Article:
Doğan, who had grown up imbued with religious sensitivities, went straight over to the young German woman who wished to become Muslim and witnessed the Shahada being spoken. Before the powerfully affecting atmosphere of the Shahada had passed, the consulate’s religious attaché asked Doğan whether she would like to experience more moments such as the one that had just passed. The attaché also mentioned the International Theology Program started by the Turkish Ministry of Religious Affairs, with the aim of turning over religious works involving Islam in Europe to people who are familiar with the local language and culture. Within the framework of the project, youth who have been educated at and have graduated from high schools in Europe and other parts of the world would come to study theology at universities in İstanbul and Ankara and then return to their countries, where they would serve in the arena of religious affairs. In this particular case, Doğan decided to pass on her dreams of Canada, instead signing up for the program that the attaché had mentioned. The rest is as you may have already guessed: Doğan is now a student in her final year at the International Theology Program at Marmara University. Nowadays, her entire objective is simply to return to Germany as soon as possible and shoulder the new role that she has trained for there.
Doğan is just one of many young people from abroad who are now studying at Marmara University’s theology department. There are many others like her, with similar dreams, from many different places all over Europe. In fact, there are 190 students in total, from 15 different countries, including Germany, Austria, Sweden, Switzerland, Belgium, the Netherlands and France. And they are all studying at a level that they hope will allow them to properly talk about and be connected to Islamic works once back in the countries where they were born. Not all of them wish to work in mosques later. Some, like Doğan, hope to work at consulates. Others want to be teachers of religious culture.
Another one of the Turkish students here at Marmara University who grew up in Europe is İbrahim Polat. He was born in Belgium and loves to read religious books and think about Islam from an intellectual perspective. In fact, he has been involved in voluntary efforts to help close the gap created by deficiencies in religious services in Belgium. One of these was to form a group connected to the Turkish Ministry of Religious Affairs that would sponsor activities that would help people, especially young people, become closer to their religion. After a while, this group managed to become influential not only in Turkish circles in Belgium, but with Muslims living in this country. This same group also formed a group in which religious topics could be discussed. It was later, while Polat was a student at Marmara University studying international communication-management that he decided to pursue an education in theology. When he first discovered that there was an international theology program, he asked himself,Why don’t I carry on with the same activities I’ve been doing voluntarily as my actual career?With Polat, as with Doğan, the rest of the story is one you probably already guessed. His four-year journey is now coming to a close, and he is soon to return to Belgium and shoulder his new duties there. He is very excited about it all, though he is aware of the heavy responsibilities that await him.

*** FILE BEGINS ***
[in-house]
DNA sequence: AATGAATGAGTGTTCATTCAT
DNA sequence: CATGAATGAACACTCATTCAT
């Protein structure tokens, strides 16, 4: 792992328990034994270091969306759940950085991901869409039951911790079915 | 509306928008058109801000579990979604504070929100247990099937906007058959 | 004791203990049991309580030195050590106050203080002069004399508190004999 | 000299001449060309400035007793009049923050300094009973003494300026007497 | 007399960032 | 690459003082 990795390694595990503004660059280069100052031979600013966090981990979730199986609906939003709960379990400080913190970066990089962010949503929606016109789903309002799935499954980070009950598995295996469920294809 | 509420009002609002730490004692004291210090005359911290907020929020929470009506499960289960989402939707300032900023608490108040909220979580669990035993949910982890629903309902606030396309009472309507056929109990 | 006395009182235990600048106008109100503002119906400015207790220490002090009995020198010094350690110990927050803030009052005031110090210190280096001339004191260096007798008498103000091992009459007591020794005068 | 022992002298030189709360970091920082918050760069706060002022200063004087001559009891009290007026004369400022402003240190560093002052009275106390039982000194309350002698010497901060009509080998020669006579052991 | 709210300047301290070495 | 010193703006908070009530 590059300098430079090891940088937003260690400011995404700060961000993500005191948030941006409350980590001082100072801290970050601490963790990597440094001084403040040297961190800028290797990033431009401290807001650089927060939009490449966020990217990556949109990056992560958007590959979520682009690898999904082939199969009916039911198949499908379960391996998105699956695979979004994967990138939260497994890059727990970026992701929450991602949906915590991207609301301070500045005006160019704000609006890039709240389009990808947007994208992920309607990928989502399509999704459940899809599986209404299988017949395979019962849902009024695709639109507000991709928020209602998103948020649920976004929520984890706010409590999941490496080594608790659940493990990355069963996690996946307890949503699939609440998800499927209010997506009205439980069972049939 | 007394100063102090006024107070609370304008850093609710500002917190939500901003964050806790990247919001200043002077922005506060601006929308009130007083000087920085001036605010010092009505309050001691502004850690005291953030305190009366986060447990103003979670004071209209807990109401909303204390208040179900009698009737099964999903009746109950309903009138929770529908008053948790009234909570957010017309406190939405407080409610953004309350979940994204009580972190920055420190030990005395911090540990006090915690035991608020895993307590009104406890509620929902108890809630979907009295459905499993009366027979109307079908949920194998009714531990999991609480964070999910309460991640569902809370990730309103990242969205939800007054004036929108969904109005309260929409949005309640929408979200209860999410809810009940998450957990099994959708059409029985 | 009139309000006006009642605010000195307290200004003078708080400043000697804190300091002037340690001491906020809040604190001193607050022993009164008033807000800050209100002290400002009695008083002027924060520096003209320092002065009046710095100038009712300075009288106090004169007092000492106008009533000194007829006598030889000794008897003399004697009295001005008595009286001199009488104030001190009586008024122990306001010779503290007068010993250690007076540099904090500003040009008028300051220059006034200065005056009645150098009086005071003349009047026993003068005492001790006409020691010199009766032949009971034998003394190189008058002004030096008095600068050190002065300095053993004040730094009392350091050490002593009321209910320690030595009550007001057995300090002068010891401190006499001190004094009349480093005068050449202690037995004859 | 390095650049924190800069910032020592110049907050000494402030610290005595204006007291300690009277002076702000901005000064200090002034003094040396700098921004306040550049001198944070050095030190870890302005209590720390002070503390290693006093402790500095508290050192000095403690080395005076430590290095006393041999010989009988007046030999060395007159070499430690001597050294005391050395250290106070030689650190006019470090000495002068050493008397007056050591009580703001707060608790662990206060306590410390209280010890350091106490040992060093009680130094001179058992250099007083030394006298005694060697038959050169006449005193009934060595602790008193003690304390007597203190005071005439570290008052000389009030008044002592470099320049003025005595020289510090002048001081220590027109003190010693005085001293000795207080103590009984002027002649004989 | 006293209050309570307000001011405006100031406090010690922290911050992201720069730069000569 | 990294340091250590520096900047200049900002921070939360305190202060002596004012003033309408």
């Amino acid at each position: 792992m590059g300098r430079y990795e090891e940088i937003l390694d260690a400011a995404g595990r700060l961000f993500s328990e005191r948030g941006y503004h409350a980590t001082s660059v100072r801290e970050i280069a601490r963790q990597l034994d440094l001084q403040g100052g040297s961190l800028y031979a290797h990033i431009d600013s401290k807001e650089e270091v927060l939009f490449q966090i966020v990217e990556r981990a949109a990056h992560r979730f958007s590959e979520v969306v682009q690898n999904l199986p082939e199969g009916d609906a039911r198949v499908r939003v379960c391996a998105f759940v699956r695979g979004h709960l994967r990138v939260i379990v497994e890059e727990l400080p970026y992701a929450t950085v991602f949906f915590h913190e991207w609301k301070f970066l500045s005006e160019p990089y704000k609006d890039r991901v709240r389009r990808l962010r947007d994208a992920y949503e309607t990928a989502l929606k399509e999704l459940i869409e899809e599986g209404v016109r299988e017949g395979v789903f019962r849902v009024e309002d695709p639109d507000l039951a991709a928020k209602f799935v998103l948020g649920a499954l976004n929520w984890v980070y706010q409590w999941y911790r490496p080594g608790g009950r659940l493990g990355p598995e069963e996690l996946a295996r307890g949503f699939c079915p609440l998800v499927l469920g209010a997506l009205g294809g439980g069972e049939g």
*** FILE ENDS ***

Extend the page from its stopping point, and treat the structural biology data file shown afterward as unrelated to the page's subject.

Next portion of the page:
Semra Doğan is one of Polat’s classmates, and like him, was also born and raised in Belgium. She graduated with a degree in preschool education, but later thought about the idea of enrolling in the International Theology Program in Turkey, while searching for ways to become a teacher of religious culture in Belgium. In fact, it was with the encouragement of her father that she set out for Turkey. She will also be graduating from the program this year as well. Her greatest dream is to open up a crèche that offers religious instruction for the children of Muslim families.
Another student studying at the Marmara University program is Esma Uğur, who comes from France. She had originally planned to study economics, but while applying, her father suggested she study theology, which is how she linked up with this caravan of youth headed off to teach and reinforce religion in Europe. She is sure of what she is doing, saying:I am so glad I came. It was even worth it just for my own personal religious education.She will start working next year and is most concerned about reaching out to youth. As for another student, Ayperi Çılgın, who was born and grew up in the Netherlands, she notes,I am going to study in another department, and then carry out my duties on a personal level.She notes her real interest is in film and that she wants use her education in theology not as a religious official but would like to include it in any film scripts that she writes.
Kürşat Karbaki is 21 years old. He is a first-year student at the International Theology Program and comes from Germany. He is incredibly excited to be here. He is also full of joy, seemingly incapable of standing still, and bursting to tell his story. He explains:I was born in Germany. I grew up there. My mother is a very religious person and so she raised me to be religious, too. I received my religious education by regularly going to the mosque. In fact, I was even a muezzin for a while when I was in high school, since my voice was good. That’s when I decided to study theology. One day, the Düsseldorf religious attache came to our mosque, and told us about the international theology project. He said, ‘You should do it, you would be perfect for it.’ I started to research it. And since I knew that there is a lack of people who know about Islam in Europe, I said, ‘I will do this.’ In the end, I am here. The part of all of this that really excites me is that my religious education is composed of a Turkish-Islam synthesis.